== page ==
russian.aff.TRY = 'абвгдеёжзийклмнопрстуфхцчшщъыьэюя'

print("кошка" in russian.suggest('коша'))
# True
print("кошка" in russian.suggest('тошка'))
# True

Note: In fact, using the alphabetic order of letters to fix the issue is too naive. Hunspell’s documentation advises sorting letters in TRY in the order of frequency (they’ll be actually tried in the order they are specified). Also, we forgot to include - (dash) into the alphabet—which will lead to omitting of all “(good word)-(another good word)” suggestions.

Multiword suggestions are cumbersome

One of the most common spelling mistakes is accidentally joining two words: so, every good spellchecker should try to cover this case. Unfortunately, it is frequently overlooked in spellchecking libraries and algorithm explanations (everybody focuses on the distance between one misspelling and one suggestion)4.

Usually, we want split suggestions at the end of the suggestion list (thus, the last step). Otherwise, short words will overwhelm the user with possibilities:

# Suggestion[extrachar](Tall)
# Suggestion[extrachar](Ital)
# Suggestion[badchar](Stall)
# Suggestion[badchar](Italy)
# Suggestion[twowords](I tall)
# Suggestion[twowords](It all)
# ...

Sometimes, though, we might want to ensure that some frequently misspelled fixed expressions will have a priority on suggestion. Hunspell has two ways to do so: either include the whole expression in the dic-file as a single entry (step 3, then it would be the only one):

swedish = Dictionary.from_files('sv_SE')
# Suggestion[spaceword](ad hoc) -- the only suggestion!

…or, include the frequent misspelling in the REP table (step 2, note that in this case “a lot” is NOT the only suggestion)

# Suggestion[replchars](a lot)
# Suggestion[swapchar](alto)
# Suggestion[badcharkey](slot)
# Suggestion[extrachar](lot)
# ...

So many edits, wow!

All in all, the whole edit suggestion generation process produces typically hundreds, if not thousands, of word forms to check: 13 steps (and some of them, like “insert every letter from the alphabet in every position,” give a lot of options), repeated several times for different word cases; and then the whole process is repeated twice to generate non-compound and compound suggestions separately5. Each candidate is checked with the lookup algorithm, which, as we have already seen, is non-trivial by itself.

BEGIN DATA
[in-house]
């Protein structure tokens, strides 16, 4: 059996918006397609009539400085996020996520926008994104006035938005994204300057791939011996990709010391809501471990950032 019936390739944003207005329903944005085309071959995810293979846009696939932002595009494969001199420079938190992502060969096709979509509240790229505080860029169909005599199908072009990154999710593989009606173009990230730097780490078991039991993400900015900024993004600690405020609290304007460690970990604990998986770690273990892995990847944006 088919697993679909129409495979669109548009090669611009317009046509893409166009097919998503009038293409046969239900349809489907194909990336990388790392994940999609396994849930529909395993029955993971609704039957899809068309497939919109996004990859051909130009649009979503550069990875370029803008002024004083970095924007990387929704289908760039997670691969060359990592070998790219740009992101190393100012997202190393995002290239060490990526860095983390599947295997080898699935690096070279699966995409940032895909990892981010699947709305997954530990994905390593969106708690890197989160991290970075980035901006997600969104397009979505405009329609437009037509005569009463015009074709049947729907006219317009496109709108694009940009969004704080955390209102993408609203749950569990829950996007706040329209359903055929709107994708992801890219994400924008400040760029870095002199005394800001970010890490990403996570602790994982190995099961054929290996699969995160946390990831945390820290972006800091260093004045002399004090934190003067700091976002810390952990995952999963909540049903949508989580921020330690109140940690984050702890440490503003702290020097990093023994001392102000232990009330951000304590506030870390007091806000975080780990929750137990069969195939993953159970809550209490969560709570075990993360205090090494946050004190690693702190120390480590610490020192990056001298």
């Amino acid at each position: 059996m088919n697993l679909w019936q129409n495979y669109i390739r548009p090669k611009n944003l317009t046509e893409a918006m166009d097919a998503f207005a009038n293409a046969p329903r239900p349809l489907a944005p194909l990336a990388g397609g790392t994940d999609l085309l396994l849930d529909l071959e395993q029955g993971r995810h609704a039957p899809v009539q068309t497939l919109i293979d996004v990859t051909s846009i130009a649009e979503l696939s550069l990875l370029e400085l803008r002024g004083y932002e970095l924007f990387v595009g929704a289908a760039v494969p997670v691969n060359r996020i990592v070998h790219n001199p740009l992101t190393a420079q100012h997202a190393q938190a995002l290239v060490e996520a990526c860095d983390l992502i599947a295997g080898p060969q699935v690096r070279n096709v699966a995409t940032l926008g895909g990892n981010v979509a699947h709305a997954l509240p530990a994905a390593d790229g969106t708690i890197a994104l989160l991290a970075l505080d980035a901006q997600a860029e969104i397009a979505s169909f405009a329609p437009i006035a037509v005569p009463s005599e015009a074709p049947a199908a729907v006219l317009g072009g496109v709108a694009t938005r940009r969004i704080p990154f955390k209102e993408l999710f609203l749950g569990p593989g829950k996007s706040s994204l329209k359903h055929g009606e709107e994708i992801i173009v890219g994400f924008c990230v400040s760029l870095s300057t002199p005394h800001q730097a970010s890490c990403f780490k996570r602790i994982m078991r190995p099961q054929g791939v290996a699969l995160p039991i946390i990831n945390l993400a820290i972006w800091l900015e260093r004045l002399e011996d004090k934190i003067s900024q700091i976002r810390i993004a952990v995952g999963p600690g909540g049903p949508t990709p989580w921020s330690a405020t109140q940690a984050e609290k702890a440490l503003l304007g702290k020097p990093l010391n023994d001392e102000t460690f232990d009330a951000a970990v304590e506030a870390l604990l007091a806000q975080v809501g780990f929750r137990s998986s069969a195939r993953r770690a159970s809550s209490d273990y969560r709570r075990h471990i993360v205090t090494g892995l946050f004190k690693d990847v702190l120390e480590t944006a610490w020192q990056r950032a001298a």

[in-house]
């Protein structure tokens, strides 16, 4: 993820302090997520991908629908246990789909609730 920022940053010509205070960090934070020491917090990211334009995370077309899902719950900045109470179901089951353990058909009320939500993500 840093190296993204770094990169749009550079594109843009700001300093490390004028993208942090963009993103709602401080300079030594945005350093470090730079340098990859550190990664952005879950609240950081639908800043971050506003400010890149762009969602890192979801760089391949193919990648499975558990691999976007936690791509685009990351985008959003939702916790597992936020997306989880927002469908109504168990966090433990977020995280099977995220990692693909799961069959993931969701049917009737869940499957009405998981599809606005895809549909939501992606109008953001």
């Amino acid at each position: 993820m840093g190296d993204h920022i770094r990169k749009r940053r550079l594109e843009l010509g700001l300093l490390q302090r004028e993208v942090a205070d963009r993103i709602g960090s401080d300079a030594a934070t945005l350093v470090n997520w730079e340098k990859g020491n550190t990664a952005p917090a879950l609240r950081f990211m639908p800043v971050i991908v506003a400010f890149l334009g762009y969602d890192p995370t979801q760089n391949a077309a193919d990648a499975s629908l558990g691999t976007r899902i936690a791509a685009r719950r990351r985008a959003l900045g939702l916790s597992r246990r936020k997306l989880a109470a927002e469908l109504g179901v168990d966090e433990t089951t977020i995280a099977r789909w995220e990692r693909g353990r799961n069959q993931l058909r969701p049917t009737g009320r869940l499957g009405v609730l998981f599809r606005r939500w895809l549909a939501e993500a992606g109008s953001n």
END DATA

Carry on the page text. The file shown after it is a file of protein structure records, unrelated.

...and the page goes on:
You can follow all the quirks and dark corners through docs and code of the Suggest!

Too often, though, this enumeration of guesses would be in vain: none of them would produce a good suggestion, and in order to find the answer, we would need to do a full dictionary scan, with an ngram-based similarity check:

# Suggestion[ngram](London)
#            ^^^^^

Ngram-base suggestion would be the theme of the next chapter. Follow me on Twitter or subscribe to my mailing list if you don’t want to miss the follow-up!

PS: Let me know your opinion on code examples: are they making the reading easier and more fun, or hard and tiresome? Should we have them in the next series?

PPS: As usual, this post would be four times more cumbersome (and would have a much more boring title) without the precious help of @squadette, my faithful editor.

  1. Actually not “all”! Word case and compounding make steps sequence repeat several times. See below. 

  2. Oh, unless it has a flag “Only this case allowed”. 

  3. The following example uses one of the two Russian dictionaries in the Firefox addons repository, which is included in Spylls distribution; another one defines the TRY directive. We included one without TRY to demonstrate how it affects the spelling. Note, though, that it is not an artificial example: dictionaries are listed beside each other, and for an innocent user, it is hard to guess which is better. 

  4. Another frequent misspelling: one word is accidentally split into two (or a space misplaced between two words, like “bi gcat”). Word-by-word spellchecker by definition cannot handle this case—it can be solved by a context-aware spellchecker… which is far out of our scope today. 

  5. Which is an important implementation detail but only marginally interesting to explain.